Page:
Wollondilly Koala’s need your help!
Wollondilly Shire Council is launching a “Koala Hotline” and we need the eyes and ears of the local community to help us find out more about this iconic Australian animal.
Despite the first ever recorded European sighting of a Koala occurring near Bargo in 1798, we still know very little about the location, health and numbers of Koala’s in the shire.
This first recorded sighting was by an exploratory party investigating the land south-west of Parramatta. The party was guided by John Wilson, who arrived on the first fleet as a convict and released in 1792, and included John Price, a servant of Governor John Hunter.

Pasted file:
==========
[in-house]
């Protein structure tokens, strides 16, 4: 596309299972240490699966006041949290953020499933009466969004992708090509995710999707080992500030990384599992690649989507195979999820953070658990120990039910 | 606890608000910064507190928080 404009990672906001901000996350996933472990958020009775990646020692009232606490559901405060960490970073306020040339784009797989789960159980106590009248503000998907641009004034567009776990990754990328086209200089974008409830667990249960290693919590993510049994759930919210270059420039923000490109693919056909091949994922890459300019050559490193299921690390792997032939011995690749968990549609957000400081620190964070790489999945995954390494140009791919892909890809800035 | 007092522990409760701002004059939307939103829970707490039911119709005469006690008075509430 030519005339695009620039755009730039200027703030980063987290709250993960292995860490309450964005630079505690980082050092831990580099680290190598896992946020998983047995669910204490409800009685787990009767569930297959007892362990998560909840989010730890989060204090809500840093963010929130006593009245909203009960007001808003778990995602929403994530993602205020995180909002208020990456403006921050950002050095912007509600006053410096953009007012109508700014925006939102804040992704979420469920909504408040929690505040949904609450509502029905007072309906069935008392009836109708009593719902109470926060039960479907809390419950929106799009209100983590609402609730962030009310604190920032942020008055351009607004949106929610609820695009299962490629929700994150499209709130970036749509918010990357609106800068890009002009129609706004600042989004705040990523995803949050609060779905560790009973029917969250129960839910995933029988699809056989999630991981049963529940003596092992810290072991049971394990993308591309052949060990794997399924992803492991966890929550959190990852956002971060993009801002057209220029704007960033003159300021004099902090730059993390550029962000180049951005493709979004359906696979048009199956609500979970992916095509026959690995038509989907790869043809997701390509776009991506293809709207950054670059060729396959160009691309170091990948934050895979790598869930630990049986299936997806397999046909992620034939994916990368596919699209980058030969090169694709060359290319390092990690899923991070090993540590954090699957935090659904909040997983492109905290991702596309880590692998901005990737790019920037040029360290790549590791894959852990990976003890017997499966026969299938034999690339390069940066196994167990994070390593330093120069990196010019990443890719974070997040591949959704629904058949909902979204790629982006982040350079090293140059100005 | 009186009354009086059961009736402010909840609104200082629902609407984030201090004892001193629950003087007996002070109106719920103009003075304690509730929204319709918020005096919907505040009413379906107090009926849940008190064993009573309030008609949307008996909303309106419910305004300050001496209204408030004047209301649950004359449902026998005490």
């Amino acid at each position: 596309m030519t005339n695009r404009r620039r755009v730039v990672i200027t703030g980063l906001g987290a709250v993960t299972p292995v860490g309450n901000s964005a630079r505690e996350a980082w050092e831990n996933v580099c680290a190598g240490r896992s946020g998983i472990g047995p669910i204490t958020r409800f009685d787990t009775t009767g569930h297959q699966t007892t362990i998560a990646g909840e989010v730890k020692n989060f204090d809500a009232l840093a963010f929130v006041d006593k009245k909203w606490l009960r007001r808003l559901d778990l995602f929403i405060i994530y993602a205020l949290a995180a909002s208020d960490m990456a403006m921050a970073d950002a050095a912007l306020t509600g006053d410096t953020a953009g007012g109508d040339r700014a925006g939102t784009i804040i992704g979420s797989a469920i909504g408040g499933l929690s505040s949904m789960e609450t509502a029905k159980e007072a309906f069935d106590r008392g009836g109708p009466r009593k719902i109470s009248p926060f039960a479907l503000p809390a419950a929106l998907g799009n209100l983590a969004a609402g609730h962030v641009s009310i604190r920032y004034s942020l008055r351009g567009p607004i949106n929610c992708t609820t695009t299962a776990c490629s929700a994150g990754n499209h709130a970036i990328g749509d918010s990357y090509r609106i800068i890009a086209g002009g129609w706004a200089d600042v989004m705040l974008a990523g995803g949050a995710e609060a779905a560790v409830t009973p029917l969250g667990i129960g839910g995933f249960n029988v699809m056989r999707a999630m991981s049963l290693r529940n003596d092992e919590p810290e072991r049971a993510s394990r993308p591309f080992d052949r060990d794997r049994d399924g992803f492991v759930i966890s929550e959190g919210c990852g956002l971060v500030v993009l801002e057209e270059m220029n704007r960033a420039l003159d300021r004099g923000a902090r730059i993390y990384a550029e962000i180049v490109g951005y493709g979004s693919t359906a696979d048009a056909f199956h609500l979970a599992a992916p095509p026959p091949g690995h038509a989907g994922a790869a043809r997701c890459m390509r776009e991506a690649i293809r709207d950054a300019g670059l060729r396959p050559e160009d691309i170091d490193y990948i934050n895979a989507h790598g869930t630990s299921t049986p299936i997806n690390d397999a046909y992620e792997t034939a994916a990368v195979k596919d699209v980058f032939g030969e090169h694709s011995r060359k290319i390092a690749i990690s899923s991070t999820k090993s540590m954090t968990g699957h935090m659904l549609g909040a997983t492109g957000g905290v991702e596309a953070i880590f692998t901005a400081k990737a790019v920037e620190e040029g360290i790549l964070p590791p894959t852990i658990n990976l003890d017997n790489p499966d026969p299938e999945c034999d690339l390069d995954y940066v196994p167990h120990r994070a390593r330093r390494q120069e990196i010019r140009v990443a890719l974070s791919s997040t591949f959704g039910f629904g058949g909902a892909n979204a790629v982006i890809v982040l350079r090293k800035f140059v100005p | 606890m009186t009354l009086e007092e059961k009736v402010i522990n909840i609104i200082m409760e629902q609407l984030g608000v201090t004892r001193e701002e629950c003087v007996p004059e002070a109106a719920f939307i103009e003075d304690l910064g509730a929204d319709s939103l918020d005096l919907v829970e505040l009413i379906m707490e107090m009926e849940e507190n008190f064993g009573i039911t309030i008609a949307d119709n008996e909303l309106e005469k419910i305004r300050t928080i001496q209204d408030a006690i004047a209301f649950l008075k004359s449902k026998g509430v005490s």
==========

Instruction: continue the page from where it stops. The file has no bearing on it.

Wilson spent several years living in the bush after his release where he made good relations with the local Aborigine’s and was known to them as “Bun–bo-e”. During this time Wilson developed a good knowledge of the local bush and its fauna.
Price kept a journal of the expedition and around January 26th, 1798 he noted the first shooting of a “Pheasant” or Lyrebird, hence the name of the nearby suburb “Pheasants Nest.” Price also referred to an animal called a “Whombatt” and later that day he wrote “there is another animal that the natives call Cullawine, which much resembles the Sloths in America.” Cullawine is the Dharug name for the Koala.
Although Price is noted for the first ‘recorded sighting’ it is highly likely that Wilson was previously familiar with these animals because of his time as the ‘vagabond on the bush’ and his links to the local aboriginal community.
If you spot a koala or find evidence of their activity then give us a call 4677 1100, email any photos and information to
OR if you find an injured Koala phone Wollondilly WIRES on 4684 1656.
(from: Wollondilly Shire Council website)